The repeal of the Eighteenth Amendment and the Eighteenth Amendment underscore the meaning of the rest.
More will be said about this in Chapter 4.
The only amendment that addressed a substantive social problem was the Eighteenth.
It was the only amendment that was repealed.
The Thirteenth, which abolished slavery, and the Sixteenth, which established the power to levy an income tax, had the effect of legislation.
The purpose of the Thirteenth Amendment was to prohibit the states from treating any human being as property.
It's true that income-tax legislation followed immediately, but it's also true that the amendment concerns itself with establishing the power of Congress to act on such legislation.
The legislation came later.
The amendment route to social change is extremely limited for those who want to change the Constitution.
The history principle states that this is "path dependency."
On the one hand, the status quo is long-term and the amendment process is difficult on the other.
It is possible to establish a working structure of government through a constitution, and it is also possible to establish basic rights of citizens through a constitution.
Political change can't be prevented by a written constitution.
Every year we see change at the ballot box, in congressional rules, and in the form of new legislation.
To maintain boundaries, to protect the rule of law, to ensure the stability without which no economy can function, and to assure citizens that change will not take away their rights and liberties are all part of the purpose of a constitution.
At the beginning of this chapter, we stressed the need to look beyond the myths and rhetoric of the founding era to analyze the goals, struggle to resolve their conflicts and reach their collective goals, and the institutions that resulted from their endeavor.
The Declaration of Independence, a successful revolution, and the creation of a confederation of states with a weak central government are all part of the story of the founding.
The politicians of the Articles years and the revolutionary generation were rational actors with specific goals.
Property protection and security, unfettered opportunities to trade in domestic and international markets, and the financial security of sound currency, low taxes, and limited public debt were all wanted by merchants and manufacturers in the north.
Property protection, low tariffs to obtain manufactured goods cheaply, and access to international markets for their products and for slaves were some of the things the planters wanted.
Relief from taxes, easy credit, and policies toward debt were what small farmers wanted.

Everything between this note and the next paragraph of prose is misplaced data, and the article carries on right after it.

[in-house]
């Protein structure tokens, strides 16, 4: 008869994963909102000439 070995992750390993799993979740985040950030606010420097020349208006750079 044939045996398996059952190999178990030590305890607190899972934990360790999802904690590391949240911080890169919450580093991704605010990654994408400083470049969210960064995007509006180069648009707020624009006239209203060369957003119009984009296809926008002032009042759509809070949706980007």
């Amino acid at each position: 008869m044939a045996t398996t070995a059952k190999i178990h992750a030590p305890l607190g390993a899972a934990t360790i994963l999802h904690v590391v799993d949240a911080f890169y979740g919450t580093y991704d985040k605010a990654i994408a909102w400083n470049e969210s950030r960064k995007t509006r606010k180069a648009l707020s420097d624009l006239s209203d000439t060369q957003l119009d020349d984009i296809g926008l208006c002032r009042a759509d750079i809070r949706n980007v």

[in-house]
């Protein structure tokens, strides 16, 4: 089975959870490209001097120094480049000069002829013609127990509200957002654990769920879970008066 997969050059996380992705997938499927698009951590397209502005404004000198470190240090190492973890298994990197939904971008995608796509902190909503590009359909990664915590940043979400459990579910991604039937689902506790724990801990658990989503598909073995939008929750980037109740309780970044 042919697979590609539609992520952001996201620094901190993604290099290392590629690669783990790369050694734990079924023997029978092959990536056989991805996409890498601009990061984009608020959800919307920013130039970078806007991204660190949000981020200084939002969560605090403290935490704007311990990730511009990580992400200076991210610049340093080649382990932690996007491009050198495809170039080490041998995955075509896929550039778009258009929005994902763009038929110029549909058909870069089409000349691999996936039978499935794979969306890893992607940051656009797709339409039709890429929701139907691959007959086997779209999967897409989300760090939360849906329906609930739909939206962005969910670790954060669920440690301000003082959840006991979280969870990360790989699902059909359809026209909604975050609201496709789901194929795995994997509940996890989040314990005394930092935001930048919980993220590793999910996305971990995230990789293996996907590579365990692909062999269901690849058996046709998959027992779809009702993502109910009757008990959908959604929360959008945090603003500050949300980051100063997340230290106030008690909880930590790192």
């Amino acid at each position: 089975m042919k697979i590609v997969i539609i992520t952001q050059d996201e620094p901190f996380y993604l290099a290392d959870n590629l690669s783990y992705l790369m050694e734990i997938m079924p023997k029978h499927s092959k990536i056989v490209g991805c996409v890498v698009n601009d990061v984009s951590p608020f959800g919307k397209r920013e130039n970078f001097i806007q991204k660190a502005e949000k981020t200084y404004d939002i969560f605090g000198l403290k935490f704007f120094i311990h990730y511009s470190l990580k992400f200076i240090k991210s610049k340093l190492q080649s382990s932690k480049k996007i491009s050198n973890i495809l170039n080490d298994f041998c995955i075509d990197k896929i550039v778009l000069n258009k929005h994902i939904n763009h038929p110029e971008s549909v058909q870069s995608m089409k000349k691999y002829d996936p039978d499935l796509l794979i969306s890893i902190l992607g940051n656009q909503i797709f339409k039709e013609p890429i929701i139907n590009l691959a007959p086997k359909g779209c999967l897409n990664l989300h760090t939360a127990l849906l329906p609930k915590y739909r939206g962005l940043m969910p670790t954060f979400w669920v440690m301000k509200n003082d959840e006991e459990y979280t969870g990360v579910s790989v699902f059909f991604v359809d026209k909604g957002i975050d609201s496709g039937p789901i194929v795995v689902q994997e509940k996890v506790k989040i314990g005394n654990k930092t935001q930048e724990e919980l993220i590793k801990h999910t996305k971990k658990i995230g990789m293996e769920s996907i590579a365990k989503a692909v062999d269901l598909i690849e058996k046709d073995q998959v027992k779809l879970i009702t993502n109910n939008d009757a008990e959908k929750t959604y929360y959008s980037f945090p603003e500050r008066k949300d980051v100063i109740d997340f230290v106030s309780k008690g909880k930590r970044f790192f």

Independence, loose federation, and finally a new nation with a central government capable of effective action were the goals at different times.
A lot of collective actions are required to organize a confederation or draft a consti tution.
Free riding must be discouraged and behaviors must be coordinated.
Political leaders were involved in this process during the founding period.
Washington was pivotal in the revolutionary phase, Jefferson and Adams brought the colonies to the point of separation from the motherland, and many politicians bargained over directions to be taken by the confederation.
The historical path from colony to new nation was paved by collective action.
New institutions were needed to organize the new government.
While the mother country was preoccupied with events elsewhere, the colonial institutions were satisfactory for 150 years.
When the burdens of colonialism began to stifle the colonists' economic circumstances, independence and self-governance became institutional objectives.
Most aspects of the political order created by the founding fathers have survived more than two centuries.
The Constitution's proponents were forced to accept a bill of rights designed to limit the powers of the national government.
It was the Federalist vision of America that led to a powerful national government able to defend the nation's interests, promote its commerce, and maintain national unity.
The form of government established by the Constitution has significance far beyond its authors' interests.
We have observed that political ideals often take on their own lives.
The great political values incorporated into the Constitution continue to shape our lives in ways that the framers may not have anticipated.
When Congress gave them the power to regulate commerce among the states, they could not have known that this provision would become the basis for many federal regulatory activities in areas as diverse as the environment and civil rights.
Federalism and civil liberties will be discussed in Chapters 3 and 4.
It is worth reflecting on the Antifederalists as we close our discussion of the founding.
They show an important picture of an America that could have been.
More than two centuries of government under the federal Constitution is not enough to answer these questions.
Time will tell if the Antifederalists were right or wrong.
Liberty and Coercion is a book about the paradoxes of American government.
The fight for control of the American Revolution was fought by angry mobs and founding fathers.